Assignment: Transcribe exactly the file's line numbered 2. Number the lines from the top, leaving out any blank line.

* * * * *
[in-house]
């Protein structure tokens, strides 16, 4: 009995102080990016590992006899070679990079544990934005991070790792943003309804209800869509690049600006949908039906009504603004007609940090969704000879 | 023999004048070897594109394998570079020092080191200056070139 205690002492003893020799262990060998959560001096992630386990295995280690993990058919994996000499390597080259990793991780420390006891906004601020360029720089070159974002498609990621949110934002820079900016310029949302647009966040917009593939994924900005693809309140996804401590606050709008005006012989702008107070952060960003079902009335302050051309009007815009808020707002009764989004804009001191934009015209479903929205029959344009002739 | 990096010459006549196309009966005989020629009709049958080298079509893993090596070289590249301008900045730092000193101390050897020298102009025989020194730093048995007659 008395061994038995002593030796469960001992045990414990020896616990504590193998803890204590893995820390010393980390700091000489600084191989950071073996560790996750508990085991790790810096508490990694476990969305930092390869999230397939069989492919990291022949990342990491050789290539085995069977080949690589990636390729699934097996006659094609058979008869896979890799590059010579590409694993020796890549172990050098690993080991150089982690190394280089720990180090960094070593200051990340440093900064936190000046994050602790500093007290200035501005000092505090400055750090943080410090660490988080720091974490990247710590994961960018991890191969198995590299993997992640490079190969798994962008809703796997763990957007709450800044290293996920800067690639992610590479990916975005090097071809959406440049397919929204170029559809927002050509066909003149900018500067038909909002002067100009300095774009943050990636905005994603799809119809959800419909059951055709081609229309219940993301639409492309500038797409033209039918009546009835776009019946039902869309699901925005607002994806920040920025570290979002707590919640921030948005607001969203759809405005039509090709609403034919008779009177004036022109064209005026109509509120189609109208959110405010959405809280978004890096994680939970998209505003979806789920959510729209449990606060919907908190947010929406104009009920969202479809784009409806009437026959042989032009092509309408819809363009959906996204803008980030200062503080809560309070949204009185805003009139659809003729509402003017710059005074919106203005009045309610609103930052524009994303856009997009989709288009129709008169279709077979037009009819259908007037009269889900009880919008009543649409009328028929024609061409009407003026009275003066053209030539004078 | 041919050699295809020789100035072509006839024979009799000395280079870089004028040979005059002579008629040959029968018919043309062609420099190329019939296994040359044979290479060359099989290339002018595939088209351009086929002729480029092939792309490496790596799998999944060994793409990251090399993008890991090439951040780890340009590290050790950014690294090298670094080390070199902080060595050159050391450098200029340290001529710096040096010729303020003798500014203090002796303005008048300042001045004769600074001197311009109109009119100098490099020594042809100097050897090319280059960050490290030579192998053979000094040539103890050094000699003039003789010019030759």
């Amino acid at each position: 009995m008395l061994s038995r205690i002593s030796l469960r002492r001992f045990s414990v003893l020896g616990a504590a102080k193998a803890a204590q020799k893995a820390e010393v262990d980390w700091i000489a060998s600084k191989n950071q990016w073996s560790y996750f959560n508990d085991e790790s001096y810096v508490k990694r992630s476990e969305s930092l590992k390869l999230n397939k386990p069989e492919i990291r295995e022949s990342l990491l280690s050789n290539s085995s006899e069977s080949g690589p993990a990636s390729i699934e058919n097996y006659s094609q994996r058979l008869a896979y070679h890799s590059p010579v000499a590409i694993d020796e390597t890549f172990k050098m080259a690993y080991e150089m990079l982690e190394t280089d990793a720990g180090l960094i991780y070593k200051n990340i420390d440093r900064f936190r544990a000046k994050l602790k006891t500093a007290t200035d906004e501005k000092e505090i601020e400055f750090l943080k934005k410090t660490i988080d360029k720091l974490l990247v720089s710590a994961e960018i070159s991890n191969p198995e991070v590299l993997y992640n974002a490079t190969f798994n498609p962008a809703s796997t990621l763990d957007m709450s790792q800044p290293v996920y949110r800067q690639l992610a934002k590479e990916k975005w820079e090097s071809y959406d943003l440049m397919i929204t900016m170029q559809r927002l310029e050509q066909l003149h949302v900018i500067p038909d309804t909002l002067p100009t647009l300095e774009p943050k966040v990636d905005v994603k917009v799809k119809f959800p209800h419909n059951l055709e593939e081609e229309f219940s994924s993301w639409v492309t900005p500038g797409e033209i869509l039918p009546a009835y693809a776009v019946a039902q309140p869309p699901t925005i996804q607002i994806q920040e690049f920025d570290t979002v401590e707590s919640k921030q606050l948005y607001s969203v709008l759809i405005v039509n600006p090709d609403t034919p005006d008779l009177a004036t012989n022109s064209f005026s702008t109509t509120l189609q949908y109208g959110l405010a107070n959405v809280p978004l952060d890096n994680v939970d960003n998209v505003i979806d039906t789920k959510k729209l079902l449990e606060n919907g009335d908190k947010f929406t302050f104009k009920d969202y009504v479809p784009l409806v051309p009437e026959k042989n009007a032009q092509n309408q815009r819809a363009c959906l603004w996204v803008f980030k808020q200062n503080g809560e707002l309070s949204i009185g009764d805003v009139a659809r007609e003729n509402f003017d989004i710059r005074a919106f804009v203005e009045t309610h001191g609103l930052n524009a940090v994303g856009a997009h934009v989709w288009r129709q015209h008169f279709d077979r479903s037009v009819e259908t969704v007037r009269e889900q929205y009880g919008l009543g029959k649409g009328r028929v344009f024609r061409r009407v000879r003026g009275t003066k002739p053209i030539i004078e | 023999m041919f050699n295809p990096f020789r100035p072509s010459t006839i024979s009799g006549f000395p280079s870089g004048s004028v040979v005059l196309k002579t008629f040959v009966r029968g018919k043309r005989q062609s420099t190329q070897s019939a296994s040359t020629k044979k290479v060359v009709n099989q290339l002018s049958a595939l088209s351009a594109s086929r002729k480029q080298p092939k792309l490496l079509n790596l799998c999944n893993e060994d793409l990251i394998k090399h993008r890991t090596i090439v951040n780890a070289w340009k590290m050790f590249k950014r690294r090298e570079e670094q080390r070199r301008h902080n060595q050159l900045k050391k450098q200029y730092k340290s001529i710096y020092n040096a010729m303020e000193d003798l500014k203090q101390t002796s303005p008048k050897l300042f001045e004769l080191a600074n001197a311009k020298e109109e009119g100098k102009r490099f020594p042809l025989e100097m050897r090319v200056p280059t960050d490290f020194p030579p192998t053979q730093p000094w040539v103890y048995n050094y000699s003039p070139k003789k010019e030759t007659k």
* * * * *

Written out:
């Protein structure tokens, strides 16, 4: 009995102080990016590992006899070679990079544990934005991070790792943003309804209800869509690049600006949908039906009504603004007609940090969704000879 | 023999004048070897594109394998570079020092080191200056070139 205690002492003893020799262990060998959560001096992630386990295995280690993990058919994996000499390597080259990793991780420390006891906004601020360029720089070159974002498609990621949110934002820079900016310029949302647009966040917009593939994924900005693809309140996804401590606050709008005006012989702008107070952060960003079902009335302050051309009007815009808020707002009764989004804009001191934009015209479903929205029959344009002739 | 990096010459006549196309009966005989020629009709049958080298079509893993090596070289590249301008900045730092000193101390050897020298102009025989020194730093048995007659 008395061994038995002593030796469960001992045990414990020896616990504590193998803890204590893995820390010393980390700091000489600084191989950071073996560790996750508990085991790790810096508490990694476990969305930092390869999230397939069989492919990291022949990342990491050789290539085995069977080949690589990636390729699934097996006659094609058979008869896979890799590059010579590409694993020796890549172990050098690993080991150089982690190394280089720990180090960094070593200051990340440093900064936190000046994050602790500093007290200035501005000092505090400055750090943080410090660490988080720091974490990247710590994961960018991890191969198995590299993997992640490079190969798994962008809703796997763990957007709450800044290293996920800067690639992610590479990916975005090097071809959406440049397919929204170029559809927002050509066909003149900018500067038909909002002067100009300095774009943050990636905005994603799809119809959800419909059951055709081609229309219940993301639409492309500038797409033209039918009546009835776009019946039902869309699901925005607002994806920040920025570290979002707590919640921030948005607001969203759809405005039509090709609403034919008779009177004036022109064209005026109509509120189609109208959110405010959405809280978004890096994680939970998209505003979806789920959510729209449990606060919907908190947010929406104009009920969202479809784009409806009437026959042989032009092509309408819809363009959906996204803008980030200062503080809560309070949204009185805003009139659809003729509402003017710059005074919106203005009045309610609103930052524009994303856009997009989709288009129709008169279709077979037009009819259908007037009269889900009880919008009543649409009328028929024609061409009407003026009275003066053209030539004078 | 041919050699295809020789100035072509006839024979009799000395280079870089004028040979005059002579008629040959029968018919043309062609420099190329019939296994040359044979290479060359099989290339002018595939088209351009086929002729480029092939792309490496790596799998999944060994793409990251090399993008890991090439951040780890340009590290050790950014690294090298670094080390070199902080060595050159050391450098200029340290001529710096040096010729303020003798500014203090002796303005008048300042001045004769600074001197311009109109009119100098490099020594042809100097050897090319280059960050490290030579192998053979000094040539103890050094000699003039003789010019030759």